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A matter of the heart with a double signal effect

After all, making the Leibniz Association even stronger and more resilient in its contribution to solving the major challenges facing society is a matter close to the heart of the Leibniz President, who has been in office for a good six months. For collaborative strength and for a common future, the President exchanged views with the researchers and the two Scientific Directors, Prof. Dr. Klaus Lieb and Prof. Dr. Beat Lutz, as well as the Commercial Director, Dr. Thorsten Mundi, while there were deeper insights into the work of the three research areas, the three research platforms and the area "Resilience and Society".

"Strength is the basis for development, and resilience is in turn the basis of strength. The latter is important not only for the Leibniz Association, in which 97 institutes conduct research on highly relevant topics for society, but is also a valuable asset for every individual. Resilience thus has immense relevance for our future, especially in the current times of crisis," said Prof. Dr. Martina Brockmeier. "I am also particularly pleased to be visiting the Leibniz Institute for Resilience Research in Mainz today, one of the youngest institutes in our community. With its broad interface to many other Leibniz Institutes and various scientific disciplines, it brings with it the best prerequisites for interdisciplinary cooperation for the benefit of society. Today, I was able to see a fine example of how Leibniz institutes translate their findings from research into practical applications: with the Employee Assistance Program (EAP), LIR has developed an evidence-based and needs-oriented support program that provides companies with very concrete assistance in strengthening the mental health and resilience of their employees."

"It is therefore both a great pleasure and an honor for us to be able to present our work to Professor Brockmeier. We want to make a contribution to understanding resilience as mental resistance and strength even better and to develop methods from this as to how it can be promoted, improved or maintained in people in the long term," Professor Dr. Klaus Lieb, Scientific Director, is pleased about the visit. Thus, the LIR is not only dedicated to questions of very high social relevance and international significance, it also fills an important gap in the German research landscape and is the first center of its kind in Europe, emphasized Prof. Dr. Beat Lutz, the second Scientific Director of the LIR. "Being part of the Leibniz Association, which gives us the freedom and the resources to work on this exciting topic, is a great challenge and responsibility for us. For this reason, the entire team at LIR is working intensively, agilely and highly motivated for a good, strong future ", adds Dr. Thorsten Mundi, Commercial Director of the LIR in conclusion.

The Leibniz Institute for Resilience Research (LIR) was founded in 2014 as the German Resilience Center (DRZ) and was admitted to the Leibniz Association as LIR in January 2020. LIR is a non-university research institute in which neurobiologists, physicists, physicians and psychologists conduct interdisciplinary research on the phenomenon of resilience, i.e. the maintenance or rapid restoration of mental health during or after stressful life events. Its central concerns are to understand resilience mechanisms neuroscientifically, to develop interventions to promote resilience, and to work toward changing living and working environments in ways that strengthen resilience. The LIR is thus dedicated to one of the currently most pressing social issues and is the first institute of its kind in Europe.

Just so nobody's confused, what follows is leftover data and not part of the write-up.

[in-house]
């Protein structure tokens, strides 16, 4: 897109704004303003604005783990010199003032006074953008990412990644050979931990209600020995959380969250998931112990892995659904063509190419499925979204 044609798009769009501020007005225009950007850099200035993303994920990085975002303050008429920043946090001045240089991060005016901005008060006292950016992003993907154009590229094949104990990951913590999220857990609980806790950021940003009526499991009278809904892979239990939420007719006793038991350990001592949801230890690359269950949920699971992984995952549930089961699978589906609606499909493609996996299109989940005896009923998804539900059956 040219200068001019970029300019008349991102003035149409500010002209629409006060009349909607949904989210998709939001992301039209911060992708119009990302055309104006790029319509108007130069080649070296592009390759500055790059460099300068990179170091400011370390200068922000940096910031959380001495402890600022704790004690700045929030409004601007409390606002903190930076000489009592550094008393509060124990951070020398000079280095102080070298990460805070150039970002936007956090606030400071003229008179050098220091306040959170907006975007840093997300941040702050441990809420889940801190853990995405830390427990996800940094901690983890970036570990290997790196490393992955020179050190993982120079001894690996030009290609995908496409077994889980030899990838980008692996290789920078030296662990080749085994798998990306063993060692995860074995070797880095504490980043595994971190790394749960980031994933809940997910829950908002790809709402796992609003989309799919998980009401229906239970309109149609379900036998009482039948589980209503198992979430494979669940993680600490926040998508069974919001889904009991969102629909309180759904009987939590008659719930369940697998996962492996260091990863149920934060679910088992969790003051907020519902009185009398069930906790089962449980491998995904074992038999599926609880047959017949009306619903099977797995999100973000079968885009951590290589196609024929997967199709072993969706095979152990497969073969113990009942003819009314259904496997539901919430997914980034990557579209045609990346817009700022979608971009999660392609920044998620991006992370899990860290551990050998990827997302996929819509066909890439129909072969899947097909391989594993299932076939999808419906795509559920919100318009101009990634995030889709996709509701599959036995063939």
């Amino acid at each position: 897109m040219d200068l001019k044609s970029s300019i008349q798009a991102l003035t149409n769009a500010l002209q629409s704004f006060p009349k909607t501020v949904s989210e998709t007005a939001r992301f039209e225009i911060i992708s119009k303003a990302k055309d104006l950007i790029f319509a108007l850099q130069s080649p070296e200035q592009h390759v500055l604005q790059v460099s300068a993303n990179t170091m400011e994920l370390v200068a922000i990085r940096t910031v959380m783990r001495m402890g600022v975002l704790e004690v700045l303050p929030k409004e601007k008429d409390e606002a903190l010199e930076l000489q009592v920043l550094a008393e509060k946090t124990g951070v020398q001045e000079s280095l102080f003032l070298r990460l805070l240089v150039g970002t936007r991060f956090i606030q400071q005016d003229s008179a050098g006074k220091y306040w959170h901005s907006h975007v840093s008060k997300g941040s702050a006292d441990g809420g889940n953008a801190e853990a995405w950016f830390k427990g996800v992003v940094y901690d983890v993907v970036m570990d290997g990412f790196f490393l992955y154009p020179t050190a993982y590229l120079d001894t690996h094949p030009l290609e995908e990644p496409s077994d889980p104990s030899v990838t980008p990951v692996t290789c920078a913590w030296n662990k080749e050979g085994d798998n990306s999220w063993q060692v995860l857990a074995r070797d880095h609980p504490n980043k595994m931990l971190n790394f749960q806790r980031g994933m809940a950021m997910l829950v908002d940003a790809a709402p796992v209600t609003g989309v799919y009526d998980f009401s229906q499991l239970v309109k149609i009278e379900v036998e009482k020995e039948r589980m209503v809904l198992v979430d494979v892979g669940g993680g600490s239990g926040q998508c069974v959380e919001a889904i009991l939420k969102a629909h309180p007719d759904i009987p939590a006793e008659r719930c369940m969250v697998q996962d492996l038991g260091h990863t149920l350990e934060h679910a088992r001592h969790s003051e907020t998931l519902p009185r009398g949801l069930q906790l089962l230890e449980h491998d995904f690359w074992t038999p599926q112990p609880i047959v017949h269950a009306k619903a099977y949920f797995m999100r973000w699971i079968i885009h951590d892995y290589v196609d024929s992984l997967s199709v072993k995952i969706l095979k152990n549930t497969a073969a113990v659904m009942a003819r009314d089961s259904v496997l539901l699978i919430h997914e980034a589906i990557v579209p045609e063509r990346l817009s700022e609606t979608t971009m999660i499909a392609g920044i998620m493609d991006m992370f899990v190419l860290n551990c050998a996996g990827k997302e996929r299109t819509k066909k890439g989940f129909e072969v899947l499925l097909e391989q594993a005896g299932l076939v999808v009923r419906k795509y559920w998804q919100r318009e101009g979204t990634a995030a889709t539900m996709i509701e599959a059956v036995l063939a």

Martina Brockmeier has been President of the Leibniz Association since July 1, 2022. From 2017 to 2020, she was chair of the Science Council, of which she had been a member since 2014. The agricultural economist is Professor of International Agricultural Trade and World Food Economics at the University of Hohenheim.

The Leibniz Association brings together 97 independent research institutions. Their focus ranges from the natural sciences, engineering and environmental sciences to economics, spatial sciences, social sciences and the humanities. Leibniz institutes are dedicated to socially, economically and ecologically relevant issues. They conduct knowledge- and application-oriented research, also in the overarching Leibniz Research Associations, or they maintain infrastructures (databases, collections, large-scale equipment, etc.) and offer research-based services in addition to their research activities. The Leibniz Association focuses on knowledge transfer, especially with the Leibniz Research Museums. It advises and informs politics, science, industry and the public. Leibniz institutions maintain close cooperation with universities, among others in the form of the Leibniz Science Campuses, with industry and other partners in Germany and abroad. They are subject to a transparent and independent review process. Due to their national importance, the federal and state governments jointly fund the institutes of the Leibniz Association. The Leibniz institutes employ nearly 21,000 people, including almost 12,000 scientists. The total budget of the institutes is two billion euros.

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